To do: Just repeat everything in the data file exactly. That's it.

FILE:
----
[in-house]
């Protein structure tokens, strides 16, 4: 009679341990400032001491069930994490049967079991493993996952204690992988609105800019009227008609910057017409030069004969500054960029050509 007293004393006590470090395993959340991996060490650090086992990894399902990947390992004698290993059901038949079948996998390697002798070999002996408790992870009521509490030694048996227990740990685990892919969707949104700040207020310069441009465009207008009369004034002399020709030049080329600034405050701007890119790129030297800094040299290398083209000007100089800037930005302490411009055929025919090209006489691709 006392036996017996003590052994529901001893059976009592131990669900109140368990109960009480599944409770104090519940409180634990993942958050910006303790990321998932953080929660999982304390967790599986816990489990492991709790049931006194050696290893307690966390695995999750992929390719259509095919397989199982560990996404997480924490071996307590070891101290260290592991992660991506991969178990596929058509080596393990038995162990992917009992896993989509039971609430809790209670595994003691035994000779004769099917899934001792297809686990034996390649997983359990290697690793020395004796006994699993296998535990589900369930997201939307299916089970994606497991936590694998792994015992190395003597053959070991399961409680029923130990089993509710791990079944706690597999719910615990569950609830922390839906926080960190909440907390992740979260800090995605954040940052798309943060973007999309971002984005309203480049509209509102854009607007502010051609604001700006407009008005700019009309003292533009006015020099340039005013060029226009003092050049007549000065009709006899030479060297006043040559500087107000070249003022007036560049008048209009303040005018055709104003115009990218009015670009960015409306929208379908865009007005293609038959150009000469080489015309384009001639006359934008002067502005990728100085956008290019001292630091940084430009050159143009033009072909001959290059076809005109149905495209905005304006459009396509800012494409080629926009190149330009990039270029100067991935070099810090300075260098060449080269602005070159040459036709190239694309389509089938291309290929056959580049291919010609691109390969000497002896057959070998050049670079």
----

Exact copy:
[in-house]
């Protein structure tokens, strides 16, 4: 009679341990400032001491069930994490049967079991493993996952204690992988609105800019009227008609910057017409030069004969500054960029050509 007293004393006590470090395993959340991996060490650090086992990894399902990947390992004698290993059901038949079948996998390697002798070999002996408790992870009521509490030694048996227990740990685990892919969707949104700040207020310069441009465009207008009369004034002399020709030049080329600034405050701007890119790129030297800094040299290398083209000007100089800037930005302490411009055929025919090209006489691709 006392036996017996003590052994529901001893059976009592131990669900109140368990109960009480599944409770104090519940409180634990993942958050910006303790990321998932953080929660999982304390967790599986816990489990492991709790049931006194050696290893307690966390695995999750992929390719259509095919397989199982560990996404997480924490071996307590070891101290260290592991992660991506991969178990596929058509080596393990038995162990992917009992896993989509039971609430809790209670595994003691035994000779004769099917899934001792297809686990034996390649997983359990290697690793020395004796006994699993296998535990589900369930997201939307299916089970994606497991936590694998792994015992190395003597053959070991399961409680029923130990089993509710791990079944706690597999719910615990569950609830922390839906926080960190909440907390992740979260800090995605954040940052798309943060973007999309971002984005309203480049509209509102854009607007502010051609604001700006407009008005700019009309003292533009006015020099340039005013060029226009003092050049007549000065009709006899030479060297006043040559500087107000070249003022007036560049008048209009303040005018055709104003115009990218009015670009960015409306929208379908865009007005293609038959150009000469080489015309384009001639006359934008002067502005990728100085956008290019001292630091940084430009050159143009033009072909001959290059076809005109149905495209905005304006459009396509800012494409080629926009190149330009990039270029100067991935070099810090300075260098060449080269602005070159040459036709190239694309389509089938291309290929056959580049291919010609691109390969000497002896057959070998050049670079």